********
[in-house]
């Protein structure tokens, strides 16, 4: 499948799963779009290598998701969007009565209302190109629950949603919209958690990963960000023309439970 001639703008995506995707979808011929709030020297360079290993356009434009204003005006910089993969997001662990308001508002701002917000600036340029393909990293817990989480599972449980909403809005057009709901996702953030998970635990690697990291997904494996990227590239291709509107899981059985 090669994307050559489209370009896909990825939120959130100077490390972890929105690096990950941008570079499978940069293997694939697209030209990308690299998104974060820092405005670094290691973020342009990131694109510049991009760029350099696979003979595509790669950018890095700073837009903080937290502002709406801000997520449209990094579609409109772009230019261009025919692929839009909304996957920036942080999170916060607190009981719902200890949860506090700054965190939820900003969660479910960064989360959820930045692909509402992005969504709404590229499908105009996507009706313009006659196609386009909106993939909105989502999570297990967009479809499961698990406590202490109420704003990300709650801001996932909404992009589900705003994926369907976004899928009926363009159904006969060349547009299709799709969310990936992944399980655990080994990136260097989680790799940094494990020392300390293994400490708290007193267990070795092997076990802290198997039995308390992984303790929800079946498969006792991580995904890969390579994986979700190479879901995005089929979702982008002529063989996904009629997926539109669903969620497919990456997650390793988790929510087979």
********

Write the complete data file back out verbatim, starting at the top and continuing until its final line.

[in-house]
């Protein structure tokens, strides 16, 4: 499948799963779009290598998701969007009565209302190109629950949603919209958690990963960000023309439970 001639703008995506995707979808011929709030020297360079290993356009434009204003005006910089993969997001662990308001508002701002917000600036340029393909990293817990989480599972449980909403809005057009709901996702953030998970635990690697990291997904494996990227590239291709509107899981059985 090669994307050559489209370009896909990825939120959130100077490390972890929105690096990950941008570079499978940069293997694939697209030209990308690299998104974060820092405005670094290691973020342009990131694109510049991009760029350099696979003979595509790669950018890095700073837009903080937290502002709406801000997520449209990094579609409109772009230019261009025919692929839009909304996957920036942080999170916060607190009981719902200890949860506090700054965190939820900003969660479910960064989360959820930045692909509402992005969504709404590229499908105009996507009706313009006659196609386009909106993939909105989502999570297990967009479809499961698990406590202490109420704003990300709650801001996932909404992009589900705003994926369907976004899928009926363009159904006969060349547009299709799709969310990936992944399980655990080994990136260097989680790799940094494990020392300390293994400490708290007193267990070795092997076990802290198997039995308390992984303790929800079946498969006792991580995904890969390579994986979700190479879901995005089929979702982008002529063989996904009629997926539109669903969620497919990456997650390793988790929510087979």